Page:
IAM a long-time fan of Richard Branson's work.
I have read a number of his books and genuinely enjoyed the times I have transacted with his businesses.
The most recent of which was last week when I flew to Australia on Virgin Australia.
I was booked with Air New Zealand but the flight was a "code-share". Now, my experience was fine and the service on board was great and enjoyable.
Unfortunately a colleague of mine was not so lucky. While the rest of us were going through Australian Customs they were staring at an empty bag carousel and a long wait to be reunited with their travelling possessions.
Now, I realise that this situation happens all the time but the tail of their experience was longer than it needed to be.
I also think it is important that a business' back office completely reflects the face and personality of the business it represents.
From what I observed, my colleague experienced a mix of bad attitude and ineptitude which did not in any way match my positive perception of Virgin Australia nor of the Virgin empire at large.
When you have two bags checked in together and one arrives 24 hours later and the second arrives 48 hours later there is something seriously amiss.
The situation was less helped by Air New Zealand representatives stating either a) it wasn't their problem or b) that it was a good thing that "we are cutting our ties with Virgin Australia in the near future".
All in all minimal comfort was served up very cold over a long period of time. And it created unnecessary stress for my colleague and their partner - I wonder if things would have been different had frustrated customers been able to charge an airline by the hour for their time wasted?
Contrast that with an airline which continues to astound with its quality service levels - Air Chathams (due to a policy decision by Air New Zealand to move its fleet to other centres, Whanganui is now serviced superbly by this growing little airline).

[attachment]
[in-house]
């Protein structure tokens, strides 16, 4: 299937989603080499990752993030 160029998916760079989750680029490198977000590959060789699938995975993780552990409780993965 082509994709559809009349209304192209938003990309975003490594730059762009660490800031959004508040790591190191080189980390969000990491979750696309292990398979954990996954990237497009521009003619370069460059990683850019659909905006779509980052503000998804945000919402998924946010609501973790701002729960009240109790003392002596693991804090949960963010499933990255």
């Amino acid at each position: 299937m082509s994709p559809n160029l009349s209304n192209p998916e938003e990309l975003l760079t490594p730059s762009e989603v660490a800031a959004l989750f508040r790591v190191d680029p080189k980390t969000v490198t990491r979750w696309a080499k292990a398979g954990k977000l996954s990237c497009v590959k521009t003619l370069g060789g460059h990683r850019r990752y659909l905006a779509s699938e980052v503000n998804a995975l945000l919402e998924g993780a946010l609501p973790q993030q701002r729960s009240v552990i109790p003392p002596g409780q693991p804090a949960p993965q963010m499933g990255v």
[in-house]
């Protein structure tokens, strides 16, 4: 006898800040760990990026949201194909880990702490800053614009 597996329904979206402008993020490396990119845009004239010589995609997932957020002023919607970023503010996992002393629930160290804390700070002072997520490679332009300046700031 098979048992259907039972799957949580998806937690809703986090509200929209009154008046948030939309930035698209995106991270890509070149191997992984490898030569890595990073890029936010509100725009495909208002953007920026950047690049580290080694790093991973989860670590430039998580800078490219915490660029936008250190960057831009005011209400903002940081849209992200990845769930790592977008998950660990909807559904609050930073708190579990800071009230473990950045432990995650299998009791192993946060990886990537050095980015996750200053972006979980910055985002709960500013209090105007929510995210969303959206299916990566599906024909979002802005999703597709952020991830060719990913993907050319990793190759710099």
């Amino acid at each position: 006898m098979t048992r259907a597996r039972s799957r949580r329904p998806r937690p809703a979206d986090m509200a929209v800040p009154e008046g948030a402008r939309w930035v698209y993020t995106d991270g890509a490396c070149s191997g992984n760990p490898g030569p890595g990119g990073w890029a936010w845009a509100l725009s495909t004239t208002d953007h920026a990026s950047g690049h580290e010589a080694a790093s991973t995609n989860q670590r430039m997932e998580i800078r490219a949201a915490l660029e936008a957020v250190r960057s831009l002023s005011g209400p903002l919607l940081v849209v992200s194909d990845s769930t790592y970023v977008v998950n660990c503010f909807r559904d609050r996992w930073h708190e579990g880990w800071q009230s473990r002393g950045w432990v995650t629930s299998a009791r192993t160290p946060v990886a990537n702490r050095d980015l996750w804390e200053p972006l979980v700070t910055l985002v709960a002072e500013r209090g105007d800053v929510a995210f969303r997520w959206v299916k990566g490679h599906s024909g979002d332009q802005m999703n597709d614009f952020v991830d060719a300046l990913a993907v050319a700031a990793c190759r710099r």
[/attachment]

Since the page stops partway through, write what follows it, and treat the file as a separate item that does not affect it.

The final stage of the travel mentioned above had me staring down the barrel of an almost four-hour wait at Auckland's domestic terminal, this being due to timing of my international return flight.
However, the international flight was shorter than anticipated (only enough time to view the movie Black Panther) and we arrived at the Air Chathams check-in desk just as the earlier Whanganui flight was closing.
Without asking we were offered a seat on the earlier flight. The process was simple and best of all clearly explained and flexible - including getting our luggage onto the plane. This got me to thinking about both of the situations - is it because the larger an organisation gets there develops a bureaucracy and antipathy towards customer needs? Or is it that can-do attitude dies on the vine? Or is it just that the smaller organisation is more attuned to the experience of the customer? In this case, a small operator in New Zealand outperformed two international brands and performed more like the "Branson business".
■Balance Consulting is a Whanganui consultancy specialising in business strategy, process excellence and leadership mentoring - contact Russell Bell on 021 2442421 or John Taylor on 027 4995872